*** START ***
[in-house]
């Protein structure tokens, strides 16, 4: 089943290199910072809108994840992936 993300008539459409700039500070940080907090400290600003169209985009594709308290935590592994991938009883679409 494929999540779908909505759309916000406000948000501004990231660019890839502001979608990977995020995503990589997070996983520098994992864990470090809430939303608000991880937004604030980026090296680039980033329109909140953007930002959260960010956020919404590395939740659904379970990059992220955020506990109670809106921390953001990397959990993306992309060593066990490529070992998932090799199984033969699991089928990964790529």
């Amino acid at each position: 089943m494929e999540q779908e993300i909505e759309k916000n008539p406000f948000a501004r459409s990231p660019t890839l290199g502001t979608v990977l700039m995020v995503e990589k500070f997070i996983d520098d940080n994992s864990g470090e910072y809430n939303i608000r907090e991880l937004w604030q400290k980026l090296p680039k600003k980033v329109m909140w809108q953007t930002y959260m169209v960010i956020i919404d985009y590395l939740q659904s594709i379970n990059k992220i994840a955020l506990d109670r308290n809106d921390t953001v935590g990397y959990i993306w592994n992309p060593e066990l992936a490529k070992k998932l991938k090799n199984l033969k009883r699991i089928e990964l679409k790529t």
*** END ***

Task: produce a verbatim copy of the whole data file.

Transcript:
[in-house]
């Protein structure tokens, strides 16, 4: 089943290199910072809108994840992936 993300008539459409700039500070940080907090400290600003169209985009594709308290935590592994991938009883679409 494929999540779908909505759309916000406000948000501004990231660019890839502001979608990977995020995503990589997070996983520098994992864990470090809430939303608000991880937004604030980026090296680039980033329109909140953007930002959260960010956020919404590395939740659904379970990059992220955020506990109670809106921390953001990397959990993306992309060593066990490529070992998932090799199984033969699991089928990964790529």
């Amino acid at each position: 089943m494929e999540q779908e993300i909505e759309k916000n008539p406000f948000a501004r459409s990231p660019t890839l290199g502001t979608v990977l700039m995020v995503e990589k500070f997070i996983d520098d940080n994992s864990g470090e910072y809430n939303i608000r907090e991880l937004w604030q400290k980026l090296p680039k600003k980033v329109m909140w809108q953007t930002y959260m169209v960010i956020i919404d985009y590395l939740q659904s594709i379970n990059k992220i994840a955020l506990d109670r308290n809106d921390t953001v935590g990397y959990i993306w592994n992309p060593e066990l992936a490529k070992k998932l991938k090799n199984l033969k009883r699991i089928e990964l679409k790529t």